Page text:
manatees

Biologists say a mysterious disease is making a comeback in the northern Indian River Lagoon, where nine manatees have died since the end of May.

FWC Screenshot

If you’re on a Florida waterway, you may encounter some manatees that appear to be splashing and cavorting. But, Florida wildlife officials say that’s actually the sea cows breeding and they’re asking the public to give the marine mammals some space.

myfwc.com/manatee/

Starting Friday, seasonal manatee zones will be in effect. Florida wildlife officials are warning boaters to slow down for the sea cows to avoid injuring them.

FWC's Flickr

November is Manatee Awareness Month, and Florida wildlife officials want boaters to be aware of manatees on the move during their migration period.

Harbor Branch Oceanographic Institute

A discovery into dolphin genetics may have brought research scientists one step closer to finding out the source of a mysterious animal die-off last year in the troubled Indian River Lagoon.

“Now, I gotta good one for you: if you’re swimming in the water and a fin comes up right by you, how can you tell instantly whether it’s a shark’s fin or a dolphin’s fin,” asked Barry Legé.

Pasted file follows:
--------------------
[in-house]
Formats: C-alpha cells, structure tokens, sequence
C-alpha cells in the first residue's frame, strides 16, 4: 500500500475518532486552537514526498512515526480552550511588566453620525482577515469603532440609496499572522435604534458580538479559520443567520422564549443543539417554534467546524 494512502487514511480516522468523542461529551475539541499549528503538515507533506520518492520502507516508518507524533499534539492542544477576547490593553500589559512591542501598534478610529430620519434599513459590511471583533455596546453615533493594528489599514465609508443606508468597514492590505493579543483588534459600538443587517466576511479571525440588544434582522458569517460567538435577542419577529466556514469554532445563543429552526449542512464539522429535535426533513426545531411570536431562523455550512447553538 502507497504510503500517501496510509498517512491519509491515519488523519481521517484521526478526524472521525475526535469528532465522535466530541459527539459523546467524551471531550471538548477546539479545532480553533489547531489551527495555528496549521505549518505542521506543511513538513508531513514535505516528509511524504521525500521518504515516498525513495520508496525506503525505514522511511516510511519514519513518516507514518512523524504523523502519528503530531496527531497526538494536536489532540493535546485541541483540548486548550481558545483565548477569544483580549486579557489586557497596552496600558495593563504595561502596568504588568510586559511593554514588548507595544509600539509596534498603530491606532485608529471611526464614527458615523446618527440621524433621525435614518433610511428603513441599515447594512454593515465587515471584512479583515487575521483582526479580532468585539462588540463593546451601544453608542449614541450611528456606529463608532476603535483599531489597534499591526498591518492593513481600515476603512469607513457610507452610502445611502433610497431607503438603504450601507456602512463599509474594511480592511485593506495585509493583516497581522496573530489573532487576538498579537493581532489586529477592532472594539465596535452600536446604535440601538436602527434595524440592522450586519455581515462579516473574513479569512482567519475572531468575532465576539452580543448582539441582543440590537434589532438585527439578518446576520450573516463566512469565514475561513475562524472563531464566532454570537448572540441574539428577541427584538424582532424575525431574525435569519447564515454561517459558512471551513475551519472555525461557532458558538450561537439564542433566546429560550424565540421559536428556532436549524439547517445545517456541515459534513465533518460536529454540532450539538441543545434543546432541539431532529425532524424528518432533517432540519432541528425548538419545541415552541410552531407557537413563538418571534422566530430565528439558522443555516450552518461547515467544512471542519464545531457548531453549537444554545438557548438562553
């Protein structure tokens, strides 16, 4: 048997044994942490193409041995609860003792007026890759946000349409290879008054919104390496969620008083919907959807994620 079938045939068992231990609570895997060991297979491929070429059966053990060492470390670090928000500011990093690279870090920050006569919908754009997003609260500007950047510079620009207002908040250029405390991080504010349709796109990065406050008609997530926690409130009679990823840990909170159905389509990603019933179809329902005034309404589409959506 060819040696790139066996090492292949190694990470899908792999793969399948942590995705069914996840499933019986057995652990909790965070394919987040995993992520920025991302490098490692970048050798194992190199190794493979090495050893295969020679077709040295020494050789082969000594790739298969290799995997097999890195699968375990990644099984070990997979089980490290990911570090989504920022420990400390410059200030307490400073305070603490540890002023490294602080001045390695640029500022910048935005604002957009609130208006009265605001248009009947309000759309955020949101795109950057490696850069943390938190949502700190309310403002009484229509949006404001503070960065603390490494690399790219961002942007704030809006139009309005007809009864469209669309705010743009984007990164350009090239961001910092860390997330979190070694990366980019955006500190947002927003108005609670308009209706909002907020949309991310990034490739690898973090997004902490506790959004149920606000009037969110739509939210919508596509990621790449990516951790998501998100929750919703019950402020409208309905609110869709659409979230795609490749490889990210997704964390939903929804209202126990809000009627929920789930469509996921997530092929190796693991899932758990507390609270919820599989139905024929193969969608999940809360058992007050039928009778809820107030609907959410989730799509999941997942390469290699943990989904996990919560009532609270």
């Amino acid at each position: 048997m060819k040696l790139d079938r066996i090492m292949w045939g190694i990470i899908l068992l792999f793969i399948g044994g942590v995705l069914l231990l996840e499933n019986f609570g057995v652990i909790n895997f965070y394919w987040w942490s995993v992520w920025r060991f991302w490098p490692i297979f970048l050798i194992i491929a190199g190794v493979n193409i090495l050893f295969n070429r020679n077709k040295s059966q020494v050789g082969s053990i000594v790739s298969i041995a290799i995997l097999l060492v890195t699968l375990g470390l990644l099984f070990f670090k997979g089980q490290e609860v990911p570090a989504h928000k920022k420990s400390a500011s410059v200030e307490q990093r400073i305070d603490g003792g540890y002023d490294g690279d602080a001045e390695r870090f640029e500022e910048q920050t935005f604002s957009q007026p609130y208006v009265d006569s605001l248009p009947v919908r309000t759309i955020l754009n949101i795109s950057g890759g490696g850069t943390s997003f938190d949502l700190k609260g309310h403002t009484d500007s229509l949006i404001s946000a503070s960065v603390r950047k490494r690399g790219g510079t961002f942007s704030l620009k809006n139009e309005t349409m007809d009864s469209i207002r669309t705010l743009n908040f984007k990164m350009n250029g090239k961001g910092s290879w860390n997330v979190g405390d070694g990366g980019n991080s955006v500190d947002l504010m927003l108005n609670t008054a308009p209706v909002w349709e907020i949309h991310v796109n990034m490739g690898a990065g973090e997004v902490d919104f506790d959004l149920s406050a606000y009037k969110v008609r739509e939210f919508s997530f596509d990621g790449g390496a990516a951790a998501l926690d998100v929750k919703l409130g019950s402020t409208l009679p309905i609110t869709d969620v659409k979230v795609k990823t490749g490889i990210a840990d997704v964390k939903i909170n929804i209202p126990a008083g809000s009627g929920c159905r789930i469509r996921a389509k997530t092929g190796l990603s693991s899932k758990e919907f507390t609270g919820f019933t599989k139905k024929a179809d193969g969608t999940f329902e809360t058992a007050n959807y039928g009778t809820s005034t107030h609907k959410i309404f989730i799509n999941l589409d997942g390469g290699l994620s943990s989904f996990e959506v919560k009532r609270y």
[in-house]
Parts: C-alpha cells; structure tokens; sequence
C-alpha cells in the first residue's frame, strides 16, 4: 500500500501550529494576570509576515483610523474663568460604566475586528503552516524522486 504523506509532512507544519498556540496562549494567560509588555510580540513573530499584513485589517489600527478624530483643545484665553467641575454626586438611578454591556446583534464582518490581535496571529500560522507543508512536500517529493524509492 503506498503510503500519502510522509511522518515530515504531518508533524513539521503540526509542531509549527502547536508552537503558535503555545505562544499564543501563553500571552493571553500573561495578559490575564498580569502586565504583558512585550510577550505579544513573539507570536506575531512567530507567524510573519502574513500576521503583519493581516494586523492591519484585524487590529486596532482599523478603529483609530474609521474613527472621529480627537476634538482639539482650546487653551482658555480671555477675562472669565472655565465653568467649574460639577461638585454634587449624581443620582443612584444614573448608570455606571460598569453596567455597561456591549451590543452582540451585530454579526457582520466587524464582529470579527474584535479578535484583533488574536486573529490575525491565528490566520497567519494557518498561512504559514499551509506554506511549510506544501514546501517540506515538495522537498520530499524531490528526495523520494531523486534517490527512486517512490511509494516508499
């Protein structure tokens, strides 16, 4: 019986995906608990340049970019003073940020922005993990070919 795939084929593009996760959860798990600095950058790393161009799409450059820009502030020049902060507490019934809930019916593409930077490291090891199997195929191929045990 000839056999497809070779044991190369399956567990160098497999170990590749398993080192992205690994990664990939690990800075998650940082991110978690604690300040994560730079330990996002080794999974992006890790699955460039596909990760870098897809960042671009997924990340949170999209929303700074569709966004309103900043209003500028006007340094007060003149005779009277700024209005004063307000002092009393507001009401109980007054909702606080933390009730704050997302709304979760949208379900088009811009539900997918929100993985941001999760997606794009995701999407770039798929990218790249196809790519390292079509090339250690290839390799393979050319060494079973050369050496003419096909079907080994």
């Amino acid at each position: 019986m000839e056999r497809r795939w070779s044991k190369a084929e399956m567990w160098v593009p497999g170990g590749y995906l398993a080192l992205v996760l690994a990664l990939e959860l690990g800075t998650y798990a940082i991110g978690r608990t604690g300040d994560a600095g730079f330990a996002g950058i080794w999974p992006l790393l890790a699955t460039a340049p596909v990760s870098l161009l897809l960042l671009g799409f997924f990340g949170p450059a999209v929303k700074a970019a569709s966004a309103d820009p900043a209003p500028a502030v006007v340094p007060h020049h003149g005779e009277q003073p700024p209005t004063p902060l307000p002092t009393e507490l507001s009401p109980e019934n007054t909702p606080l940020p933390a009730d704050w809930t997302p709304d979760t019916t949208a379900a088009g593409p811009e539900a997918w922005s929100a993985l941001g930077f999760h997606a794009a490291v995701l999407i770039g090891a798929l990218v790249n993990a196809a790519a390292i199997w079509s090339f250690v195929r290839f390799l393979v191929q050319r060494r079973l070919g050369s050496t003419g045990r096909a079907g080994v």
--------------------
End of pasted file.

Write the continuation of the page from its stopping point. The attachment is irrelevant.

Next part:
The answer? A shark fin is more straight, while a dolphin’s fin is more curved.

manatee
Matthew Bednarik via Flickr

The U.S. Fish and Wildlife Service announced this week it is reviewing the manatee’s status as an endangered species. According to ecologists and Florida residents, the decision may have consequences for more than just the mammal.

NOAA

There’s a new smartphone app to help Floridians report sea life in need of help in the Southeastern U.S.  National Oceanographic and Atmospheric Administration officials say it’s more important than ever given an expected increase in the number of stranded animals—particularly dolphins.

For the past several years, marine mammal strandings in Florida have averaged about 200 a year, excluding manatees. A stranding is when a whale, for example, gets beached or stuck in shallow water. This year, it’s been especially bad says NOAA’s Erin Fougeres.